The campaign to undermine the use of detainers gained substantial momentum in February 2014, when Dan Ragsdale, then acting head of ICE, advised in response to an inquiry from a group of members of Congress on behalf of confused local law enforcement agencies, that “While immigration detainers are an important part of ICE’s effort to remove criminal aliens who are in federal, state, or local custody, they are not mandatory as a matter of law. As such, ICE relies on the cooperation of its law enforcement partners in this effort to promote public safety.”
Ragsdale’s move did not go unnoticed, including by jurists in the course of civil lawsuits filed by aliens and their pro bono attorneys at the American Civil Liberties Union (ACLU) and elsewhere, against ICE and against those state and local law enforcement agencies who honor the detainers. The federal Third Circuit Court of Appeals recently held that detainers were voluntary (overruling a district judge’s finding prior to Ragsdale’s policy change), thus permitting a civil suit against a county jail to go forward.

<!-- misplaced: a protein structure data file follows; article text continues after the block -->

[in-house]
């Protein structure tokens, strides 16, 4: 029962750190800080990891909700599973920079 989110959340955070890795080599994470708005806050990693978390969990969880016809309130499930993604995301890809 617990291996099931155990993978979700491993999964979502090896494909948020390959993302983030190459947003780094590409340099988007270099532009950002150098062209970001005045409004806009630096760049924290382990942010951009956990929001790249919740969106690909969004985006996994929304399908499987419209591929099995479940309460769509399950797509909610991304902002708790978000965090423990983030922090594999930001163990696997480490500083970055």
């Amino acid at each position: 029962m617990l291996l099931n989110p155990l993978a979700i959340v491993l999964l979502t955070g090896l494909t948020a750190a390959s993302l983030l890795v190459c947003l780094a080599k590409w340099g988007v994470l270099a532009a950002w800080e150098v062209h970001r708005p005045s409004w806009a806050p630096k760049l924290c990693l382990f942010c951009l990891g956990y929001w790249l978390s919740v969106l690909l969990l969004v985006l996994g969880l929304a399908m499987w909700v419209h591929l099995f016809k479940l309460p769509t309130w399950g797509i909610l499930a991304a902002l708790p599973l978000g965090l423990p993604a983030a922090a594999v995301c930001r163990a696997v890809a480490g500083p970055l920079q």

The adverse effect of these decisions, especially when combined with ICE’s indifference toward its partner agencies, began to accumulate. Various law enforcement agencies nationwide issued statements indicating they would decline compliance with some or all immigration detainers. The number has since risen to more than 300 police and sheriff’s departments. While some of these agencies are in small jurisdictions where law enforcement agencies encounter criminal aliens less frequently, others include major metropolitan areas such as Chicago and New York, where the number of aliens held in a year’s time reaches into the thousands.